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Keywords:

  • headache frequency;
  • rounding;
  • statistics;
  • headache chronification

Objectives

To characterize the extent of measurement error arising from rounding in headache frequency reporting (days per month) in a population sample of headache sufferers.

Background

When reporting numerical health information, individuals tend to round their estimates. The tendency to round to the nearest 5 days when reporting headache frequency can distort distributions and engender unreliability in frequency estimates in both clinical and research contexts.

Methods

This secondary analysis of the 2005 American Migraine Prevalence and Prevention study survey characterized the population distribution of 30-day headache frequency among community headache sufferers and determined the extent of numerical rounding (“heaping”) in self-reported data. Headache frequency distributions (days per month) were examined using a simplified version of Wang and Heitjan's approach to heaping to estimate the probability that headache sufferers round to a multiple of 5 when providing frequency reports. Multiple imputation was used to estimate a theoretical “true” headache frequency.

Results

Of the 24,000 surveys, headache frequency data were available for 15,976 respondents diagnosed with migraine (68.6%), probable migraine (8.3%), or episodic tension-type headache (10.0%); the remainder had other headache types. The mean number of headaches days/month was 3.7 (standard deviation = 5.6). Examination of the distribution of headache frequency reports revealed a disproportionate number of responses centered on multiples of 5 days. The odds that headache frequency was rounded to 5 increased by 24% with each 1-day increase in headache frequency (odds ratio: 1.24, 95% confidence interval: 1.23 to 1.25), indicating that heaping occurs most commonly at higher headache frequencies. Women were more likely to round than men, and rounding decreased with increasing age and increased with symptoms of depression.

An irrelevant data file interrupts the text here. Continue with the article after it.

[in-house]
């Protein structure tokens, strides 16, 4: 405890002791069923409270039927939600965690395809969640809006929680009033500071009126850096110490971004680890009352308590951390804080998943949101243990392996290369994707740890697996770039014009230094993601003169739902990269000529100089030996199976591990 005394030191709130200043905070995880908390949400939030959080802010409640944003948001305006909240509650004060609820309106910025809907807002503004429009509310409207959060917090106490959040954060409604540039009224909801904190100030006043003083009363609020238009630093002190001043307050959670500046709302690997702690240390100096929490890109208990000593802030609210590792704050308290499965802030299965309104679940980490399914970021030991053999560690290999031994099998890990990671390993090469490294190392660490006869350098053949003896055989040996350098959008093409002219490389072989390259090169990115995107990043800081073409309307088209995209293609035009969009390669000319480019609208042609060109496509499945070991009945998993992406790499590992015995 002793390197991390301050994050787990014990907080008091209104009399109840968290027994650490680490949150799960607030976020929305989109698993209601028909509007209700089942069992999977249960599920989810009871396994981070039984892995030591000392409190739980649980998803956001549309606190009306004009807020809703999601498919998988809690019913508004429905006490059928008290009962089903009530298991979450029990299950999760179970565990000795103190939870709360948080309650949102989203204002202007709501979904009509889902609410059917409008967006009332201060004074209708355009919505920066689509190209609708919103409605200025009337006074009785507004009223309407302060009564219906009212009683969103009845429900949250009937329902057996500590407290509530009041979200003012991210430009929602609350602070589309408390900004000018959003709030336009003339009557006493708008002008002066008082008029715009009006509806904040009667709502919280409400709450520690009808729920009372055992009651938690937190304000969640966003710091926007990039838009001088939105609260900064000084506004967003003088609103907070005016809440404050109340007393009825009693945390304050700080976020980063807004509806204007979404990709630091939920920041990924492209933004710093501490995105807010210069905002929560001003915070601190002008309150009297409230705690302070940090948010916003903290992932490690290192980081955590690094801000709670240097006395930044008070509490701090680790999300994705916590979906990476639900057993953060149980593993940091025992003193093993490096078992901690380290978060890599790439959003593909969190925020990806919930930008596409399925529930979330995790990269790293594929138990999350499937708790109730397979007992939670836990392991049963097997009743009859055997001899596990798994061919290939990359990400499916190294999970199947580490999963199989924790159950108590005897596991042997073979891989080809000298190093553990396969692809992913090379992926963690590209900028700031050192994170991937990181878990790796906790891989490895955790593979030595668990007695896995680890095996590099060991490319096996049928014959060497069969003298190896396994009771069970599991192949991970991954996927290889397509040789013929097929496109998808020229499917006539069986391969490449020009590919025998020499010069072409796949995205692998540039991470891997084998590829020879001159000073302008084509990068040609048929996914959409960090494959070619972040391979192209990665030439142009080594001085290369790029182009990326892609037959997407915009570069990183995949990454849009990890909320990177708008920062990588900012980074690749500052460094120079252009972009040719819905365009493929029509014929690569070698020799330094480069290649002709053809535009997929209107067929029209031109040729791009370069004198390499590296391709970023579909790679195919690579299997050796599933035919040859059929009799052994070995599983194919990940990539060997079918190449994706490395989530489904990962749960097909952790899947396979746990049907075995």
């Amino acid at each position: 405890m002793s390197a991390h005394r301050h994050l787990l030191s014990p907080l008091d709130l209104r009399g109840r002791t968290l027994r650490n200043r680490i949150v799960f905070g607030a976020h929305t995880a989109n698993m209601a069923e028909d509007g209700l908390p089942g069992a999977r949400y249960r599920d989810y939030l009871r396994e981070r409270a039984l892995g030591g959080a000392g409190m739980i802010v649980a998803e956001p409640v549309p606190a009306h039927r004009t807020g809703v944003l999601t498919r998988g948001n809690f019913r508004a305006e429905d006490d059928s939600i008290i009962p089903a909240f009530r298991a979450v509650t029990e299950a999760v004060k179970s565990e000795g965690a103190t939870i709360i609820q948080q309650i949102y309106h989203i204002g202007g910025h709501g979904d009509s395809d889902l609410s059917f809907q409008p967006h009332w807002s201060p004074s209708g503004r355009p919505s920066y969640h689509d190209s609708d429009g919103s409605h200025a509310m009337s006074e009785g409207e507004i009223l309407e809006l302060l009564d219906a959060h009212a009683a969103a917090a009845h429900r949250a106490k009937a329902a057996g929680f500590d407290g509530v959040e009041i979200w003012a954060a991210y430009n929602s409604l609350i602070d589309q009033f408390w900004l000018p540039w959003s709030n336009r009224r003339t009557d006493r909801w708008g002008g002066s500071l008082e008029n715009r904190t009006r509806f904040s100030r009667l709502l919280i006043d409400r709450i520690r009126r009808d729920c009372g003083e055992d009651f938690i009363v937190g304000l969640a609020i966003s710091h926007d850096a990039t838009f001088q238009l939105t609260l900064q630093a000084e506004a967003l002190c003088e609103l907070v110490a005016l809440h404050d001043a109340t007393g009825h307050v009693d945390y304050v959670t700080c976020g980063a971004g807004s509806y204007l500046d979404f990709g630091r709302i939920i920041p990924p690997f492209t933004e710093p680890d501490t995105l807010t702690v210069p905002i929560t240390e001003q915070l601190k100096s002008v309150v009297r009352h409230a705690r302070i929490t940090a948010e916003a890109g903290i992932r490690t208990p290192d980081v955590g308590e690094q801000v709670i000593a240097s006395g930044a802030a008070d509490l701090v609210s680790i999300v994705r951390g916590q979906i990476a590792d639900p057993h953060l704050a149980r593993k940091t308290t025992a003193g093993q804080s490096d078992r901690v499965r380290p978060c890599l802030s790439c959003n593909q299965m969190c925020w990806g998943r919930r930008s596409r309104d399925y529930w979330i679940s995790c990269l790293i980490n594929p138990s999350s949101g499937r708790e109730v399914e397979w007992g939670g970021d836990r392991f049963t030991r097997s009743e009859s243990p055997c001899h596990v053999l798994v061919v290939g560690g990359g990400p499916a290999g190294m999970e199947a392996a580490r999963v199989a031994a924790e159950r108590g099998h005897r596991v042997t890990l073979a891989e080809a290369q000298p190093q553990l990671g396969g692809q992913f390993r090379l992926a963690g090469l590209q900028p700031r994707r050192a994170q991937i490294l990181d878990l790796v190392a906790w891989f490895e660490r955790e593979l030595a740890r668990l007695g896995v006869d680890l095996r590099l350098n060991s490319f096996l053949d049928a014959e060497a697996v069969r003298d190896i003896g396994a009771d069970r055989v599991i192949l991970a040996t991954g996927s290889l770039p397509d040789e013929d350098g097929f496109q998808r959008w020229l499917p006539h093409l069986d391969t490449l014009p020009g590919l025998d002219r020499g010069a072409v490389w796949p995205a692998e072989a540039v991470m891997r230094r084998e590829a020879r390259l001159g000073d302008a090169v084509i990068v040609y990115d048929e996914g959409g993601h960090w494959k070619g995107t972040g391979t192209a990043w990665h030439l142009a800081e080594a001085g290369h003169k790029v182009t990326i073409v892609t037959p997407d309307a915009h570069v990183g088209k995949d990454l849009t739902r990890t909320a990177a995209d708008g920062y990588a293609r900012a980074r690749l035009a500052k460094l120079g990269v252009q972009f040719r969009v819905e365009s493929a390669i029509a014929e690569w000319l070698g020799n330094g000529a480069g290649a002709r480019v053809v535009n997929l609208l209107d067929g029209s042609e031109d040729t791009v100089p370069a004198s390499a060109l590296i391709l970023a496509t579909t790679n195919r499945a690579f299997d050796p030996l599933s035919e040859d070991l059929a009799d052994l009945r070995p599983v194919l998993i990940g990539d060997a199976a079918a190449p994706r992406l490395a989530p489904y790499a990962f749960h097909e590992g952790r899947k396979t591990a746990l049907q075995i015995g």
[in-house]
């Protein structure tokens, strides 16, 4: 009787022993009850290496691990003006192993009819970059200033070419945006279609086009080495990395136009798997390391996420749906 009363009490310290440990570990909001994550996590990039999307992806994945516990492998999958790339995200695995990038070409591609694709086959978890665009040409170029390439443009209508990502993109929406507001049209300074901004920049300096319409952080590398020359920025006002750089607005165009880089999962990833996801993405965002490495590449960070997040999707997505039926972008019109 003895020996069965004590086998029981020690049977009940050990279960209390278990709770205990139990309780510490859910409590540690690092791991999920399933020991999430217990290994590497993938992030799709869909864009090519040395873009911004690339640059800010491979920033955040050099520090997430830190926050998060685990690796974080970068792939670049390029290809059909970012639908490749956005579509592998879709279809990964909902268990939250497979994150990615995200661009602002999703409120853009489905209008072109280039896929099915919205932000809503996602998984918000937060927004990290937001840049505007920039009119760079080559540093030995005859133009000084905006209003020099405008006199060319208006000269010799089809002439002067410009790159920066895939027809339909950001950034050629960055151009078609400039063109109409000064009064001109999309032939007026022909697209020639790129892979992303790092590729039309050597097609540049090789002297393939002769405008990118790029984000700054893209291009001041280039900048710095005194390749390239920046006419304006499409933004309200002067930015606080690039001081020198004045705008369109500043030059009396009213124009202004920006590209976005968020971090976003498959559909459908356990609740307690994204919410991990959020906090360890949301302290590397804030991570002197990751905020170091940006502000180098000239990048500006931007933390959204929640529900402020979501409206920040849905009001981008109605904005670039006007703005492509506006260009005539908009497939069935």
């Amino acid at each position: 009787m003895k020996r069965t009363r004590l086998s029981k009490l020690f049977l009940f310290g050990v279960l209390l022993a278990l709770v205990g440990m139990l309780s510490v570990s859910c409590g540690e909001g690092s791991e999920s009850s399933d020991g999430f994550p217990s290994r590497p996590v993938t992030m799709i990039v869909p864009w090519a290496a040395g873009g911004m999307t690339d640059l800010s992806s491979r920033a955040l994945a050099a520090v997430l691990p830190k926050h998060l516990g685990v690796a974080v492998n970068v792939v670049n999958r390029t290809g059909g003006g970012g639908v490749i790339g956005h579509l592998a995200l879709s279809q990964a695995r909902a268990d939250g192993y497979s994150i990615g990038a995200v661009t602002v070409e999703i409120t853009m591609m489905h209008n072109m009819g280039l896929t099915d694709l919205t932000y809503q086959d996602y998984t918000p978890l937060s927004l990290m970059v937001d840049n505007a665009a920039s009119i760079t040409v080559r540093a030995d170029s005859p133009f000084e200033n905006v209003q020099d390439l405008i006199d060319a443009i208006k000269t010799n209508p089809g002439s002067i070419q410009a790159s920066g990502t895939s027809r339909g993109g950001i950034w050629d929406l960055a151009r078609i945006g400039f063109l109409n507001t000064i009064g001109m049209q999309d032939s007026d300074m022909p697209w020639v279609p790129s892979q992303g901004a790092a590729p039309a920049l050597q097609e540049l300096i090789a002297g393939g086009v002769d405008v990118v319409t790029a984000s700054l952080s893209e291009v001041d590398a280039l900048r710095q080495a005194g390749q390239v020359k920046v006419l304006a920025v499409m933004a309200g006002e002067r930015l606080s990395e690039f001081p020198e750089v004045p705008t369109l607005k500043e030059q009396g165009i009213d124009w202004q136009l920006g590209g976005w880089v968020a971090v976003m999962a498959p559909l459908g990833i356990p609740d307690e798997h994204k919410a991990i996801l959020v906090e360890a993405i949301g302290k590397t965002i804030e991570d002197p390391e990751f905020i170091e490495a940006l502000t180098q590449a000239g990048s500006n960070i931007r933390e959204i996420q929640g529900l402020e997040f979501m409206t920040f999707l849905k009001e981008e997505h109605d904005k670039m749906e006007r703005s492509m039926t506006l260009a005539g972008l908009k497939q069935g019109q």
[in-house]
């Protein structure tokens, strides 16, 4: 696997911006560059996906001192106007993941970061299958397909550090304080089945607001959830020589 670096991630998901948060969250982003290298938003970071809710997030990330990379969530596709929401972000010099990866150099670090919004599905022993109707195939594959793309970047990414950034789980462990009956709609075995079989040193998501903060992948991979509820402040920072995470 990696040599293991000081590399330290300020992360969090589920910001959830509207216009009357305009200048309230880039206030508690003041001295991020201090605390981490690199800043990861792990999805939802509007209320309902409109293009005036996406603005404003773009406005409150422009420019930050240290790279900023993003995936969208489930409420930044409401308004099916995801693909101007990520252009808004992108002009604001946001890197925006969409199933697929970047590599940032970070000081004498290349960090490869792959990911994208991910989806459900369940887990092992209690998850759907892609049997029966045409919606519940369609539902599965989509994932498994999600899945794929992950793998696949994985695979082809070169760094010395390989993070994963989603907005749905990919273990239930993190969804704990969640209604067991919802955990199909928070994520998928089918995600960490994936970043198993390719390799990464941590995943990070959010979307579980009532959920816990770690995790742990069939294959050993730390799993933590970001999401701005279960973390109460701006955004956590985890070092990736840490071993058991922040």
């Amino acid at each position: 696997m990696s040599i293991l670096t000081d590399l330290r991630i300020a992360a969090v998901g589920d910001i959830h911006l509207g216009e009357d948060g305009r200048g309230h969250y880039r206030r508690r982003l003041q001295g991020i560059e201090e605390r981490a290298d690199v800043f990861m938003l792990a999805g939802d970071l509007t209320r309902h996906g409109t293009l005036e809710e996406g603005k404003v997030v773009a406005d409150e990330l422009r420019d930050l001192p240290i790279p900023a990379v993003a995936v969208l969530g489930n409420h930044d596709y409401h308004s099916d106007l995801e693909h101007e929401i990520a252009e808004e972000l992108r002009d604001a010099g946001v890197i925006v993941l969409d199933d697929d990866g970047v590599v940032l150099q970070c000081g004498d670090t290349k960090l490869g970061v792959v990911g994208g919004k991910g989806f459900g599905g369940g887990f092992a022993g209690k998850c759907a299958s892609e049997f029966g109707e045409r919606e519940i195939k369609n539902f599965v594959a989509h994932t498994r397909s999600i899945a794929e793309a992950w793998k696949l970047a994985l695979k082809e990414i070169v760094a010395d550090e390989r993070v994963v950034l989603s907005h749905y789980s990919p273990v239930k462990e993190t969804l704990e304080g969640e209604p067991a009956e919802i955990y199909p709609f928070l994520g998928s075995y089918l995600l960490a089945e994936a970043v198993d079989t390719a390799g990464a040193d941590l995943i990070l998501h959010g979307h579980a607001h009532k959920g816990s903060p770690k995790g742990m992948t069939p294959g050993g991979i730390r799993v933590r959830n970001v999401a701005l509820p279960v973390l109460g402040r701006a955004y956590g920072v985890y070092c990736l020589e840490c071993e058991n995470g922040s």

Conclusions

Because of the coarsening induced by rounding, caution should be used when distinguishing between episodic and chronic headache sufferers using self-reported estimates of headache frequency. Unreliability in frequency estimates is of particular concern among individuals with high-frequency (chronic) headache. Employing shorter recall intervals when assessing headache frequency, preferably using daily diaries, may improve accuracy and allow more precise estimation of chronic migraine onset and remission.